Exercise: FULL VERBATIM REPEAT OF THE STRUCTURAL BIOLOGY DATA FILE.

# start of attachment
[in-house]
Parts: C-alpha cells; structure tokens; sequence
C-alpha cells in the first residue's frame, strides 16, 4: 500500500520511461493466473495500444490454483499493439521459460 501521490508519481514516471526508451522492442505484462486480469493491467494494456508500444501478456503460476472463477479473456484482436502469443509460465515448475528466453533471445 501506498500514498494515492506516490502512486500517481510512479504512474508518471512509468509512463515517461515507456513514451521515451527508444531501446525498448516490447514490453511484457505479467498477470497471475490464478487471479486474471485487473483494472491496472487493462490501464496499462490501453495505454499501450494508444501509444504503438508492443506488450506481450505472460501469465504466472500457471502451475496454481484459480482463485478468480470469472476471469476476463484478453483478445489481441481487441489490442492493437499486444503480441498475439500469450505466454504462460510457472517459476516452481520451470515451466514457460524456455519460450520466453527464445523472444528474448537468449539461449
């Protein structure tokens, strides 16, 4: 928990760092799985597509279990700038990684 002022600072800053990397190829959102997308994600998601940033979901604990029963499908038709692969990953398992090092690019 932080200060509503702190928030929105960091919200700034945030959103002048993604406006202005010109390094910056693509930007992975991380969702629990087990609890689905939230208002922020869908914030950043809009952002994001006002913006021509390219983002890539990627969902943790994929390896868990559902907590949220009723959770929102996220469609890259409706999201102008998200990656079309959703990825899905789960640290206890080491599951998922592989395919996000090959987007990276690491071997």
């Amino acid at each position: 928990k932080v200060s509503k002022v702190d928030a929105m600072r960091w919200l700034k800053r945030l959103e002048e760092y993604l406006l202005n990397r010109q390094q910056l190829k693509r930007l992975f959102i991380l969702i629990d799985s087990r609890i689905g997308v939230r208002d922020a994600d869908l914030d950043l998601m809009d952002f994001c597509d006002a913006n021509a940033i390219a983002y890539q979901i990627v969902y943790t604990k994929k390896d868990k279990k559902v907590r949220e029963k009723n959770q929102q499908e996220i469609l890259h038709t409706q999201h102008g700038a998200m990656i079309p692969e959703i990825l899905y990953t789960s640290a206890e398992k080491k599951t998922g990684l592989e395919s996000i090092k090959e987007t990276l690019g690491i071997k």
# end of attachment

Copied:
[in-house]
Parts: C-alpha cells; structure tokens; sequence
C-alpha cells in the first residue's frame, strides 16, 4: 500500500520511461493466473495500444490454483499493439521459460 501521490508519481514516471526508451522492442505484462486480469493491467494494456508500444501478456503460476472463477479473456484482436502469443509460465515448475528466453533471445 501506498500514498494515492506516490502512486500517481510512479504512474508518471512509468509512463515517461515507456513514451521515451527508444531501446525498448516490447514490453511484457505479467498477470497471475490464478487471479486474471485487473483494472491496472487493462490501464496499462490501453495505454499501450494508444501509444504503438508492443506488450506481450505472460501469465504466472500457471502451475496454481484459480482463485478468480470469472476471469476476463484478453483478445489481441481487441489490442492493437499486444503480441498475439500469450505466454504462460510457472517459476516452481520451470515451466514457460524456455519460450520466453527464445523472444528474448537468449539461449
């Protein structure tokens, strides 16, 4: 928990760092799985597509279990700038990684 002022600072800053990397190829959102997308994600998601940033979901604990029963499908038709692969990953398992090092690019 932080200060509503702190928030929105960091919200700034945030959103002048993604406006202005010109390094910056693509930007992975991380969702629990087990609890689905939230208002922020869908914030950043809009952002994001006002913006021509390219983002890539990627969902943790994929390896868990559902907590949220009723959770929102996220469609890259409706999201102008998200990656079309959703990825899905789960640290206890080491599951998922592989395919996000090959987007990276690491071997």
């Amino acid at each position: 928990k932080v200060s509503k002022v702190d928030a929105m600072r960091w919200l700034k800053r945030l959103e002048e760092y993604l406006l202005n990397r010109q390094q910056l190829k693509r930007l992975f959102i991380l969702i629990d799985s087990r609890i689905g997308v939230r208002d922020a994600d869908l914030d950043l998601m809009d952002f994001c597509d006002a913006n021509a940033i390219a983002y890539q979901i990627v969902y943790t604990k994929k390896d868990k279990k559902v907590r949220e029963k009723n959770q929102q499908e996220i469609l890259h038709t409706q999201h102008g700038a998200m990656i079309p692969e959703i990825l899905y990953t789960s640290a206890e398992k080491k599951t998922g990684l592989e395919s996000i090092k090959e987007t990276l690019g690491i071997k």